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Chiang Kai-Shek and Mao Zedong were two of the most prominent leaders of China in the twentieth century and had lasting impressions on Chinese governance. Chiang, also known as Generalissimo, was a disciple of Sun Yat-Sen and received military education. He led China for several years. He was the leader of Kuomintang, the Nationalist Party, and unified the country as he led the Republic of China for 22 years. After Mao Zedong's victory, Chiang Kai-Shek retreated to Taiwan and ruled for a further 30 years.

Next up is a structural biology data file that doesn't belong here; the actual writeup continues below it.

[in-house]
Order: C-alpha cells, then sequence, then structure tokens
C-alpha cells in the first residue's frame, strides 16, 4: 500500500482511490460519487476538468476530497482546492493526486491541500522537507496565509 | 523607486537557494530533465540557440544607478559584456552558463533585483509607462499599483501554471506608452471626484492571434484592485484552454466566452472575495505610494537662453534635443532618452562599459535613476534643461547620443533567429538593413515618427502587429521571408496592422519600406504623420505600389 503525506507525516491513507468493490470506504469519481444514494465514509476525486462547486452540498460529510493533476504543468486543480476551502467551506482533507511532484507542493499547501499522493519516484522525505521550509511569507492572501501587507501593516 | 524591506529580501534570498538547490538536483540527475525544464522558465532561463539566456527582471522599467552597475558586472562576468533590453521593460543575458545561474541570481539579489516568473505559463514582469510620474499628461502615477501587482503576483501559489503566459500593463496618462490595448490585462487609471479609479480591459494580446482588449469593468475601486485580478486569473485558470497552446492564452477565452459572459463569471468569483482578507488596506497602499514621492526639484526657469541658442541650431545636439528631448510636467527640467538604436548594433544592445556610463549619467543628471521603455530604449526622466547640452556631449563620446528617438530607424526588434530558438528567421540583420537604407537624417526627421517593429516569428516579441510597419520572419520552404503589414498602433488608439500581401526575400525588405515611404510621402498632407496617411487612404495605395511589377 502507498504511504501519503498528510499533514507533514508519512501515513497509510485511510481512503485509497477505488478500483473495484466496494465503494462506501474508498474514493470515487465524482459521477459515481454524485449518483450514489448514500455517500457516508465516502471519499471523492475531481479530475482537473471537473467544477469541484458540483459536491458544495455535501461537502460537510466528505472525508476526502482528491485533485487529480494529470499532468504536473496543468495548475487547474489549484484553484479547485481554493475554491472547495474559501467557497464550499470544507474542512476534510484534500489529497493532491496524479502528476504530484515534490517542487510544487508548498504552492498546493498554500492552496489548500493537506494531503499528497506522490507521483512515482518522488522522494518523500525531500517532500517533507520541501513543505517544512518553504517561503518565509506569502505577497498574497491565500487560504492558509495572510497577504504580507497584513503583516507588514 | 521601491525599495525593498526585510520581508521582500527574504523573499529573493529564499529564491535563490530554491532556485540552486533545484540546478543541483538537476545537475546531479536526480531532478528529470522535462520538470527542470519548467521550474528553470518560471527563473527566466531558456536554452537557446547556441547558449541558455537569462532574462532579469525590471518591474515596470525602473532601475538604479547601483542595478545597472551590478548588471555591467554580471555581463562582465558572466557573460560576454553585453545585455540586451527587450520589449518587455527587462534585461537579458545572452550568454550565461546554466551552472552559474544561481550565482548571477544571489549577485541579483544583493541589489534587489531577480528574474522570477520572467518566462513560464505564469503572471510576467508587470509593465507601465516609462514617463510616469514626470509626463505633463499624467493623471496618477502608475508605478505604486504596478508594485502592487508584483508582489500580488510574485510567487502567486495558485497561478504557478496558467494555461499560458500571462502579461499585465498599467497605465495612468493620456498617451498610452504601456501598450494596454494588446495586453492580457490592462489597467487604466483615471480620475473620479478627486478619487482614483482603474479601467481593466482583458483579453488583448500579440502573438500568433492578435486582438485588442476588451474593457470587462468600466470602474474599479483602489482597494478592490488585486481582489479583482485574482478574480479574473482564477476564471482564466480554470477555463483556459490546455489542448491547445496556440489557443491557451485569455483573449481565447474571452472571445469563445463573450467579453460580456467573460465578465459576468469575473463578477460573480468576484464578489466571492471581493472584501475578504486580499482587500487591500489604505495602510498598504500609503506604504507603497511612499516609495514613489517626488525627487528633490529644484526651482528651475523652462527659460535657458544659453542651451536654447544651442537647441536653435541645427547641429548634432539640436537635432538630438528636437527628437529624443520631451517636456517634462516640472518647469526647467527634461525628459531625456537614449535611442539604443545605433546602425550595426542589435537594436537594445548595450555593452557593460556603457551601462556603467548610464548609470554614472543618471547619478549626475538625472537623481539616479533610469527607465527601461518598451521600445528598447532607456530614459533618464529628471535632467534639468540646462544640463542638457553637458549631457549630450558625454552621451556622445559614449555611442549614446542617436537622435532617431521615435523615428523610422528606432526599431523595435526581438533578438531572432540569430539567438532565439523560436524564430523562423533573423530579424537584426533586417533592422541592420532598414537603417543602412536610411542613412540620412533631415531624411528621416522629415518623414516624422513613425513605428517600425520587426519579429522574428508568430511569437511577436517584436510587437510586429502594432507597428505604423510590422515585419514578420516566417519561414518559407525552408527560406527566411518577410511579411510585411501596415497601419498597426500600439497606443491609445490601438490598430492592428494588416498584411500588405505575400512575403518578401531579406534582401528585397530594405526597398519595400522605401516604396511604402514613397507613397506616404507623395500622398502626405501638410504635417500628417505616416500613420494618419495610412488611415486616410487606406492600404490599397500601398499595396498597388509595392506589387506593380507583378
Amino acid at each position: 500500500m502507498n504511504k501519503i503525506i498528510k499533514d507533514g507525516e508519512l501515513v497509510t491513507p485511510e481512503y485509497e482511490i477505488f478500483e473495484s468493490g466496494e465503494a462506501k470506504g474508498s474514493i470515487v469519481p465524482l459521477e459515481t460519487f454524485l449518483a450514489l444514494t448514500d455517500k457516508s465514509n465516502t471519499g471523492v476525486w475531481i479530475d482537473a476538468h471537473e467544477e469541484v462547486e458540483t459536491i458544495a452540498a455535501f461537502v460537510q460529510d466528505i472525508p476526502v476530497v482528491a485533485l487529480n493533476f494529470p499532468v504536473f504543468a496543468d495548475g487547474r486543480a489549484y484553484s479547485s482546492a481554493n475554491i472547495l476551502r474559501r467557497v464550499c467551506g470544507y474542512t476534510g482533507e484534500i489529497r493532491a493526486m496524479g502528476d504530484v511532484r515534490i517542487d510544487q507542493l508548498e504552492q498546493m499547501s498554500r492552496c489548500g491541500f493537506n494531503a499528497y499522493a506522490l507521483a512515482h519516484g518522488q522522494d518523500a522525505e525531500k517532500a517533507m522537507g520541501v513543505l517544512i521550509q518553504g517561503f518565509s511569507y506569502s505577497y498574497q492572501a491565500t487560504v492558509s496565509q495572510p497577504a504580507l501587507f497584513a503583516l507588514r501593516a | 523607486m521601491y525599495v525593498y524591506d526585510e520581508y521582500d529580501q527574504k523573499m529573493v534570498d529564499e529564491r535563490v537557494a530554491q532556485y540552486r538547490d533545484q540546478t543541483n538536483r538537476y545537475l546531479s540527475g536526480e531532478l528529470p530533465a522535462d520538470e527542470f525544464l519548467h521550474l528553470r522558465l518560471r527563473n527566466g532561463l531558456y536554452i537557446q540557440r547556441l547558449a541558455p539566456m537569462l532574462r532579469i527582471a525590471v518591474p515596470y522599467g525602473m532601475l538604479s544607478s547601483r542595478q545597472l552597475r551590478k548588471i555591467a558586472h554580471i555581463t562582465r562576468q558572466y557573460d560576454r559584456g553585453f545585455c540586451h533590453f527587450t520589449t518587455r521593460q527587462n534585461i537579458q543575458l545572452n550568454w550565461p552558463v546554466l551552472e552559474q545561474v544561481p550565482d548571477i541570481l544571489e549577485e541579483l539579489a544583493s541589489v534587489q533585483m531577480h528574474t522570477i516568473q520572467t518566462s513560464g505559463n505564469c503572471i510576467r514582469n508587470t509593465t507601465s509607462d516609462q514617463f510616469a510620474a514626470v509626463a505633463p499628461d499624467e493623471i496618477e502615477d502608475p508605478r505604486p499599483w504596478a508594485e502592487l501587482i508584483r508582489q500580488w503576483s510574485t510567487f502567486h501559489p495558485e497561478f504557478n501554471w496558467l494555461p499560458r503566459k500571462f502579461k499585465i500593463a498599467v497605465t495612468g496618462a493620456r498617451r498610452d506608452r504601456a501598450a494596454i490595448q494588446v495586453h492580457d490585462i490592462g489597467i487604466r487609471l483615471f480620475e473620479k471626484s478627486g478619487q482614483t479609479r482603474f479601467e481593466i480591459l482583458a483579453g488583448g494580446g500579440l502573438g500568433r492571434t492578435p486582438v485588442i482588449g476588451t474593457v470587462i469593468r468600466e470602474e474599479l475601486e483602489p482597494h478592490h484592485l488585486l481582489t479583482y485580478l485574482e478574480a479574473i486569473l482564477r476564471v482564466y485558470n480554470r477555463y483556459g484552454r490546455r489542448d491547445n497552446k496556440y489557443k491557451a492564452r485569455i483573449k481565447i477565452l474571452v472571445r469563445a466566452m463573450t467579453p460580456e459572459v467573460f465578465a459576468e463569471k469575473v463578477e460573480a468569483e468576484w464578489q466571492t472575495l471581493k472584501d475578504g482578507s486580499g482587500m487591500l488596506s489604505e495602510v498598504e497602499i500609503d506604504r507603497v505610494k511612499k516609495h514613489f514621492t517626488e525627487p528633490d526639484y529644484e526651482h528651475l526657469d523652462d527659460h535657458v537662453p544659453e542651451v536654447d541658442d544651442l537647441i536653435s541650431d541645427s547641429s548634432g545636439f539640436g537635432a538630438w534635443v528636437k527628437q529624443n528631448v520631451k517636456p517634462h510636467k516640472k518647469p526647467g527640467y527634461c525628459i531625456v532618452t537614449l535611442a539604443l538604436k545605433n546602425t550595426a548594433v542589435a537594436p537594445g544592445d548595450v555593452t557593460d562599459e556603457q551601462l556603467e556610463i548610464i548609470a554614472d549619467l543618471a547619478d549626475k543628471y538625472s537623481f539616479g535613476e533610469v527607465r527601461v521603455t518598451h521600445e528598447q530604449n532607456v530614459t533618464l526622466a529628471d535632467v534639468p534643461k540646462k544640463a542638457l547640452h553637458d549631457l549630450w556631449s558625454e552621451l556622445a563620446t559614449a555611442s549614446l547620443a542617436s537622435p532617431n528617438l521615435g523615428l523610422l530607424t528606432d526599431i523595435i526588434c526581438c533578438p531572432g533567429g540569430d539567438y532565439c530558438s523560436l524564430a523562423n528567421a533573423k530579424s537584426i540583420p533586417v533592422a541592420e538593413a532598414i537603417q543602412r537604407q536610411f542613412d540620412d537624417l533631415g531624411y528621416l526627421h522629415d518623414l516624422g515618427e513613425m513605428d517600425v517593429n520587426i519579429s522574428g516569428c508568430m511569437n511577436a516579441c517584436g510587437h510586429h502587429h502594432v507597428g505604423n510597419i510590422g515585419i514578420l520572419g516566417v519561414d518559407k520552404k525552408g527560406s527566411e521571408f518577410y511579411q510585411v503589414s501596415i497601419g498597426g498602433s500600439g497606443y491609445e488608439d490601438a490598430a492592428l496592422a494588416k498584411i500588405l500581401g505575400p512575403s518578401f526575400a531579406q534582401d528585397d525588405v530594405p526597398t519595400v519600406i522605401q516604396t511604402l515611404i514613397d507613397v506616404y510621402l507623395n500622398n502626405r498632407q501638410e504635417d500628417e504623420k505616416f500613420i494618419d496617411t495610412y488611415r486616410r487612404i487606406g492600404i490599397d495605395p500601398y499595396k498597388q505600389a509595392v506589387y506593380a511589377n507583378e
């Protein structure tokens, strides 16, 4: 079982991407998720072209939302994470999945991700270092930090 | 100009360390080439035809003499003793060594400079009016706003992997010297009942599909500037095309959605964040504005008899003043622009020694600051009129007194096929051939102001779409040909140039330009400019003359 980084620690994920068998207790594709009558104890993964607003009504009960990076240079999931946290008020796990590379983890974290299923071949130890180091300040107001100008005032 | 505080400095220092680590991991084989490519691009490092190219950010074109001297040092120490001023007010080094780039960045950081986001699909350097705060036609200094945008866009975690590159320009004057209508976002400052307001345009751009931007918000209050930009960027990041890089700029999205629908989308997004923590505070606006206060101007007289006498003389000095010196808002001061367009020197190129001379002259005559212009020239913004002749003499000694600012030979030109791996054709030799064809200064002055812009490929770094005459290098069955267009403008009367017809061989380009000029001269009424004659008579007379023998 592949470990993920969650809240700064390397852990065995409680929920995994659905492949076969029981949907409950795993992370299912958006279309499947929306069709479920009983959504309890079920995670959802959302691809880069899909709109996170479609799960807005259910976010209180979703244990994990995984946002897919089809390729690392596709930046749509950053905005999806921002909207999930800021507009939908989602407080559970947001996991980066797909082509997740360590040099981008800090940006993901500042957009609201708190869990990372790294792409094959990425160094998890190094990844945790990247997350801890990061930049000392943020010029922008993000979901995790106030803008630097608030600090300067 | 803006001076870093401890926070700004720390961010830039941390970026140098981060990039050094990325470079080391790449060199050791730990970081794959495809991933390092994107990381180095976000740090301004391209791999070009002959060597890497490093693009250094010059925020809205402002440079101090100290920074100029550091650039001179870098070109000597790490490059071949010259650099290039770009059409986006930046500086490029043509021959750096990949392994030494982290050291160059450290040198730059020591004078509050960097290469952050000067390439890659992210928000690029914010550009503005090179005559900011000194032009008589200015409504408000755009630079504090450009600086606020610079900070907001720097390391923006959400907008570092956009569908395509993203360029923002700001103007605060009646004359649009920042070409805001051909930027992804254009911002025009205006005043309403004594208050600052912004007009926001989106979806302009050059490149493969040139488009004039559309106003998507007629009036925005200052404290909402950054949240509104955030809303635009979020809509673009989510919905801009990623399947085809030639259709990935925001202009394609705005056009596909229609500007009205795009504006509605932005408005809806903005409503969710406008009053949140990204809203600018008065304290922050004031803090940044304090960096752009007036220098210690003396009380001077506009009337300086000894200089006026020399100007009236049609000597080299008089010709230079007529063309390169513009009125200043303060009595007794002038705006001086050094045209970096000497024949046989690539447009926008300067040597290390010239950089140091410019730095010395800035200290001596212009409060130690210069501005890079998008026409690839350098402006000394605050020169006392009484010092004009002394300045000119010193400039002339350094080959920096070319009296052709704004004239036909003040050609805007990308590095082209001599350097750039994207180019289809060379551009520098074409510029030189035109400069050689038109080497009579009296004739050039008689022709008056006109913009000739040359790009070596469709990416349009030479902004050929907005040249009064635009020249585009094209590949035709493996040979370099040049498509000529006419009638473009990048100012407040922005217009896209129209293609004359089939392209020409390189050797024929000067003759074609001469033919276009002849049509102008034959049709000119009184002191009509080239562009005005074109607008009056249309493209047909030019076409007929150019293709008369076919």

Mao Zedong was a communist and was at loggerheads with Chiang Kai-Shek. He led the Chinese Communist Party to a victory against the Nationalist Party of Chiang Kai-Shek and established the People's Republic of China, the form in which we see China today.
Chiang Kai-Shek and Mao Zedong had differing philosophies; their only common concern was the establishment of the Republic of China, a unified country free from foreign oppression. They briefly came together against the threat of Japan; apart from that, their ideological differences kept them as enemies.
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